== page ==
Dunhuang, Yumenguan, and Mogao Caves | The Mogao Caves
The Mogao Caves, Dunhuang.

Dunhuang, Mogao Grottoes, and No. 29 Glacier (5 days)

See the highlights in and around Dunhuang—the Mogao Grottoes, Crescent Lake, Yulin Grottoes, Suoyang Ruined City—plus a hike at No. 29 Glacier, and more!

Level 2
A reasonably difficult hike at the glacier, easy walking otherwise. (Can I do it?)

This trip is not currently scheduled

Contact us for schedule updates or set up a private trip

Trip overview
Day One main activities Meet up in Dunhuang, evening visit to Crescent Lake and Mingsha Sand Dunes.
Day Two main activities Morning tour of the Mogao Grottoes, afternoon visit to Danghe to see ‘modern’ grottoes and to look for fossils in the stones or the riverbed.
Day Three main activities Big hike to the snowline at the No. 29 Glacier, short walkabout in a nearby town on the way back to Dunhuang.
Day Four main activities Tour of Yulin Grottoes in the morning, visit Suoyang Ruined City in the afternoon.
Day Five main activities Morning visit to Dunhuang Museum or free time for shopping, transfer to the airport after lunch.

Dunhuang, Gansu Province

Dunhuang was a key stop on the northern Silk Road, allowing travelers to stock up on food and water before heading on through the desert. It’s said that a fort was built in Dunhuang around 100 B.C., and the area holds plenty of historical interest – in particular, the Mogao Grottoes, the Yulin Grottoes, and Crescent Lake. As a contrast to the Silk Road-era history of the area, we’ll add in a hike up to the lower part of Glacier No. 29.


Mogao Grottoes

Mogao Grottoes, Dunhuang
Mogao Grottoes, Dunhuang. (Click for larger image)

A UNESCO site since 1987, the Mogao Grottoes were dug out by Buddhist monks, starting around 366 AD. Initially, the caves were used as a place to meditate, but, over time, they began to fill up with scriptures and painted murals. Four-hundred and ninety-two caves still remain, containing statues and murals. We’ll visit around 10 of the caves to have a look at the frescoes and statues. The area is a little touristy, but well worth a look. Photography is forbidden inside the caves, but you can get a good look by bringing a torch.

The Mogao Grottoes are one of the main highlights of the trip—consider the amount of work required in construction, and then the fact that they were preserved in mostly pristine condition by being buried by blowing sand, and forgotten about for nearly 400 years.

Crescent Lake, Mingsha Sand Dunes

Crescent Lake, Dunhuang
Crescent Lake, Dunhuang. (Click for larger image)

Crescent Lake is a crescent-shaped lake of clear water that has somehow managed to avoid being filled in by the shifting sands of the desert. A temple is located next to it, as well as the Mingsha Sand Dunes. The dunes are known as the Echoing Sand Dunes because of the strange sounds made by wind – and feet! – over the sand. The dunes are around 250m in height, from top to bottom. After climbing up, it’s super-fun to run down!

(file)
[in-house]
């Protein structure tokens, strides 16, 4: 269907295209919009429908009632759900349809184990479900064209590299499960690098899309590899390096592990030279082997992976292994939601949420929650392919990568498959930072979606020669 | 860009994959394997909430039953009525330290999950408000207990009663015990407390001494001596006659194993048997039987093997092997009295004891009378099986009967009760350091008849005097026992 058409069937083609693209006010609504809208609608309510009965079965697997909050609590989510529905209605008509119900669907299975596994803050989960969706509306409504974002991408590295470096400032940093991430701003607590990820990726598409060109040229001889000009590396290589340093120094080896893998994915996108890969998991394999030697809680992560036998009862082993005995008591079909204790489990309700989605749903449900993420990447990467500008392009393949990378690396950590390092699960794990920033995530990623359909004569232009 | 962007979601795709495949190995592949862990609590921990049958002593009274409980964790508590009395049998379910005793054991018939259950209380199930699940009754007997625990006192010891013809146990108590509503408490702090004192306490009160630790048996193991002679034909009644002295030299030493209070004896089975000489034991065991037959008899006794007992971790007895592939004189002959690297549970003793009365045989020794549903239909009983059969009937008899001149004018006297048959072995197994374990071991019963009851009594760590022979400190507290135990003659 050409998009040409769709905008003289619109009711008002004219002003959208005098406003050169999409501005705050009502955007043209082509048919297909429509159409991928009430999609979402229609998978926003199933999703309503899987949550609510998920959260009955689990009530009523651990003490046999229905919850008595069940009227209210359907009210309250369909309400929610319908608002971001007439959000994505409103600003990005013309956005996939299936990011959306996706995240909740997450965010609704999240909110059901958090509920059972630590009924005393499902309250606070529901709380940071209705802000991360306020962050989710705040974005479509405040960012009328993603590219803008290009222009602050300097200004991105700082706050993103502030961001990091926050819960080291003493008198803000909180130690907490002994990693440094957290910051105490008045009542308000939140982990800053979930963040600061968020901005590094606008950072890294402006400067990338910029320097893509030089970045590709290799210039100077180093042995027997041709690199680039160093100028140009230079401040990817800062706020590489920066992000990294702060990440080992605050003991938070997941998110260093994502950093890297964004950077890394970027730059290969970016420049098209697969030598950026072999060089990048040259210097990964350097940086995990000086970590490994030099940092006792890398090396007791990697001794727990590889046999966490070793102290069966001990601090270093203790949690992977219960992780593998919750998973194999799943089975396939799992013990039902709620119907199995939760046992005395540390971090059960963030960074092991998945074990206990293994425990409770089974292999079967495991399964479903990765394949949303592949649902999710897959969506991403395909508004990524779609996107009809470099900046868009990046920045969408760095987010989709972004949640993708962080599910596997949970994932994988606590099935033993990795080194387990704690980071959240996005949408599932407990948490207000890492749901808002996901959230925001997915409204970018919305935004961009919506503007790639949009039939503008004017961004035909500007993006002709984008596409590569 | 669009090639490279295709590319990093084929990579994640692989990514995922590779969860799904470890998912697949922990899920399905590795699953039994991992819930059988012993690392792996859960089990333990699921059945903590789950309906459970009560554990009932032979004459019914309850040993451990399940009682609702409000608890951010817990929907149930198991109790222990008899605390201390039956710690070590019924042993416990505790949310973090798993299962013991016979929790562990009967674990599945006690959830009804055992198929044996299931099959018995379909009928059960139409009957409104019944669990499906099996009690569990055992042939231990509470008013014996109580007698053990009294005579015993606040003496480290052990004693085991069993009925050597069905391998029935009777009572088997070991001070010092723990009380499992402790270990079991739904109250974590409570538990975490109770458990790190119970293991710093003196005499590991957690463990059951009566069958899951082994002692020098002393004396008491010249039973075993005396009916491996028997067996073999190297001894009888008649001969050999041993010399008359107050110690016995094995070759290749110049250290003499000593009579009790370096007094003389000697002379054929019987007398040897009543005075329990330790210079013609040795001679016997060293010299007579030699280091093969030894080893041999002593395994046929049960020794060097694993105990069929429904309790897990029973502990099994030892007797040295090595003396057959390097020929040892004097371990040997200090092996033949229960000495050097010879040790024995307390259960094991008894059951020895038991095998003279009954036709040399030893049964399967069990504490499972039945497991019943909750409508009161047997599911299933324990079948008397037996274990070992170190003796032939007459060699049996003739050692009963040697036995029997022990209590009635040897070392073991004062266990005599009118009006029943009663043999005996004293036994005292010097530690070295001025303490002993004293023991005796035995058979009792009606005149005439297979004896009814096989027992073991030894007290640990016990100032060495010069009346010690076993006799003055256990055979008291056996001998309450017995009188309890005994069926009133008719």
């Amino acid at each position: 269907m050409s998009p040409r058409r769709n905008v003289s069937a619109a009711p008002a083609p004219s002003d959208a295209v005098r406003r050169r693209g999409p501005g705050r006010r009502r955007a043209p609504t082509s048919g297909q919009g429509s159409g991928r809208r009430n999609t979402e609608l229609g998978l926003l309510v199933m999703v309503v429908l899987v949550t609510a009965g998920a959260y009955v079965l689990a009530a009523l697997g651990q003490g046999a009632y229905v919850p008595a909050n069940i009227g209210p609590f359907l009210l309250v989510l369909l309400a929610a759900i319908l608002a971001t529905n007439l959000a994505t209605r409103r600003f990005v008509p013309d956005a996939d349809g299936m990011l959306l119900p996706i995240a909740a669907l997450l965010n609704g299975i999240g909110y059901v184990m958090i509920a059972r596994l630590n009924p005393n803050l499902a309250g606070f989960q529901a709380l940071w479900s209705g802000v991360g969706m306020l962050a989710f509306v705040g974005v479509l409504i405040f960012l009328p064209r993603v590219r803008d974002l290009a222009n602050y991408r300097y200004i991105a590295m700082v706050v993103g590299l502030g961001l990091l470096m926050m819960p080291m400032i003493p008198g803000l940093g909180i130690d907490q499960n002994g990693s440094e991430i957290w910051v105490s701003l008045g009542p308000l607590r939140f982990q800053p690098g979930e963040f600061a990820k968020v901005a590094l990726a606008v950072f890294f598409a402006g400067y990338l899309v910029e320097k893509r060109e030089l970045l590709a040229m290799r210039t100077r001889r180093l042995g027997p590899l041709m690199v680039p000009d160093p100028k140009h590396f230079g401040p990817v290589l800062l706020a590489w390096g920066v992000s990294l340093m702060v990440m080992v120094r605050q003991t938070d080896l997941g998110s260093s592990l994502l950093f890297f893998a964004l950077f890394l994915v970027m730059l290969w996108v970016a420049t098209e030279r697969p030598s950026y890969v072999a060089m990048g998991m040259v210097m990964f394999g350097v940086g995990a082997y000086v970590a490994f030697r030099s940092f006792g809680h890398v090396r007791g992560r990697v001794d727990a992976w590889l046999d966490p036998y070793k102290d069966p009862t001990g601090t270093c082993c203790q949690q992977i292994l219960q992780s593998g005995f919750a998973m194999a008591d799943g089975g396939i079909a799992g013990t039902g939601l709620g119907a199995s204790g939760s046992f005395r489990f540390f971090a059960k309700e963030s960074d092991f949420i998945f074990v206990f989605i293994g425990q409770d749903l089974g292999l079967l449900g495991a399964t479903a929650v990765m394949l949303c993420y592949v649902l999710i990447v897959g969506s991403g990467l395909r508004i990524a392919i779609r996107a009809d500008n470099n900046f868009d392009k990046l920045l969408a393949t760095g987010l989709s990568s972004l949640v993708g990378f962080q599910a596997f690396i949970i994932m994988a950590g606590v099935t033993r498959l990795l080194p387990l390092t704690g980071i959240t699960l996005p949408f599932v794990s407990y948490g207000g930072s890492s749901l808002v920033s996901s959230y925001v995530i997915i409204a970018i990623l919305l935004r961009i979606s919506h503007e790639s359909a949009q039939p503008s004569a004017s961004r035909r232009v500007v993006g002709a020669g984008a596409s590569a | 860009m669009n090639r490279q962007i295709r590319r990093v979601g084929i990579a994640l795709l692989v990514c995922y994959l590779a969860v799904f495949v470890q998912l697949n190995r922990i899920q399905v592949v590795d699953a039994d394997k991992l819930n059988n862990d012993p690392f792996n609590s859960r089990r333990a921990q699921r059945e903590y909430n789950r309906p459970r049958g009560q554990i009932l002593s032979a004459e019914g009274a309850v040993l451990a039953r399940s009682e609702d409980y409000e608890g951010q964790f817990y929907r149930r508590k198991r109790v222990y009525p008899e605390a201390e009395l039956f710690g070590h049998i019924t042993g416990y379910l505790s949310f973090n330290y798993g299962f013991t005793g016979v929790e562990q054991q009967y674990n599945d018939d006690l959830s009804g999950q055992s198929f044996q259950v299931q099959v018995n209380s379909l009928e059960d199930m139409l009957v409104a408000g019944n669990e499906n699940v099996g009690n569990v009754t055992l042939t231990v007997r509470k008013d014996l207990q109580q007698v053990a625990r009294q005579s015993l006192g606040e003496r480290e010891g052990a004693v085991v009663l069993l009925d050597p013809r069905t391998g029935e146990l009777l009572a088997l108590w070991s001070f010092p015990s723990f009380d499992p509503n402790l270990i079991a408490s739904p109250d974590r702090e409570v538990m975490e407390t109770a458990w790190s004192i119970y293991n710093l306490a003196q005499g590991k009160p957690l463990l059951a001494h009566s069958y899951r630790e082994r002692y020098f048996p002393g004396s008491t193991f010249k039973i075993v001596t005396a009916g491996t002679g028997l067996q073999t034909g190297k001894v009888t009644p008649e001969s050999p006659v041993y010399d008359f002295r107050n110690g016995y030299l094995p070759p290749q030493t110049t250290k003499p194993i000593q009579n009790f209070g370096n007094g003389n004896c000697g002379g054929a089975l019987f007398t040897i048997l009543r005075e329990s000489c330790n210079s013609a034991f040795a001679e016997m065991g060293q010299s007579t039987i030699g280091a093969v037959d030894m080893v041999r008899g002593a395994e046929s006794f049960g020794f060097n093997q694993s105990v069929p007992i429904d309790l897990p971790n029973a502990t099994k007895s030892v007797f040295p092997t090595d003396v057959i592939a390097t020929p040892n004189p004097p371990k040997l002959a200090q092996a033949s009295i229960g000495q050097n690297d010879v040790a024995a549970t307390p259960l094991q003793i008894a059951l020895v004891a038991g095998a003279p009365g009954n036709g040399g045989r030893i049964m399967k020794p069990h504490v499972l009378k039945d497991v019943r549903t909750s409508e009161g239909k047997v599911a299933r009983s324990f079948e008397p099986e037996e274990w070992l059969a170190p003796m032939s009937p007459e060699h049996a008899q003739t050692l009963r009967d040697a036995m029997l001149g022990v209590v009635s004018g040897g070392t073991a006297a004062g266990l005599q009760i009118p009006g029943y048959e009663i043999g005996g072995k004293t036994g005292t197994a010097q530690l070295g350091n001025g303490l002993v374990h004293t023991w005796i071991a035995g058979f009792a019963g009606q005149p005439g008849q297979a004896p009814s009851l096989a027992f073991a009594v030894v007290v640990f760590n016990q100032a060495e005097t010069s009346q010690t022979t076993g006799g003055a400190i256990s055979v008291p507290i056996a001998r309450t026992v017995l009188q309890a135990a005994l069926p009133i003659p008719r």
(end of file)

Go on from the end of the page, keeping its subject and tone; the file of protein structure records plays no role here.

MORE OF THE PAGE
Yulin Grottoes

At the Yulin Caves, Guazhou
At the Yulin Caves, Guazhou. (Click for larger image)

The Yulin Caves are similar to the Mogao Grottoes, but smaller. They’re located in a canyon near Guazhou, about a two-hour drive from Dunhuang.

We’ll visit the caves for a walkabout that includes two of the ‘special’ caves that aren’t part of the regular tourist visit.

Suoyangcheng Ruined City

An overlook of Suoyangcheng Ruined City, Guazhou
An overlook of Suoyangcheng Ruined City, Guazhou. (Click for larger image)

The Suoyangcheng Ruined City dates back to the early Han Dynasty. The city emptied out after a Mongolian attack in the sixteenth century. After that, the slow change in course of a nearby river meant it wasn’t ever seriously resettled – no easy water supply – and with that, the city became abandoned.

We’ll take a quick tour around the remains of the city—rammed earth remnants of the city walls that are slowly being covered by sand, and the remains of the Ta’er Temple.

Hiking near the No. 29 Glacier

We’ll drive out to the mountains southeast of Dunhuang for a day hike that will take us up to the slowly-disappearing No. 29 Glacier.

The glacier is part of a scenic area, and a typical visit has a short hike assisted by park area vehicles. We’ll aim to go a bit further, starting off in the foothills of the mountains and aiming to hike up to the snow line.

Many of the Silk Road-era sights you’ll see on this trip were sited by rivers and streams fed by snowmelt from the nearby Qilian Mountains’ snowpack and glaciers, and some of those Silk Road sites were also abandoned when those rivers and streams dried up or changed course.

Getting to Kashgar and back home again

You’ll meet your guides at the Dunhuang Airport or our hotel between 2-3pm on the first day of the trip.

The itinerary will finish in Dunhuang on the last day of the trip, and we plan to drop you off at the airport around 1pm.

Please do not purchase your flights until we are able to confirm the departure of the trip.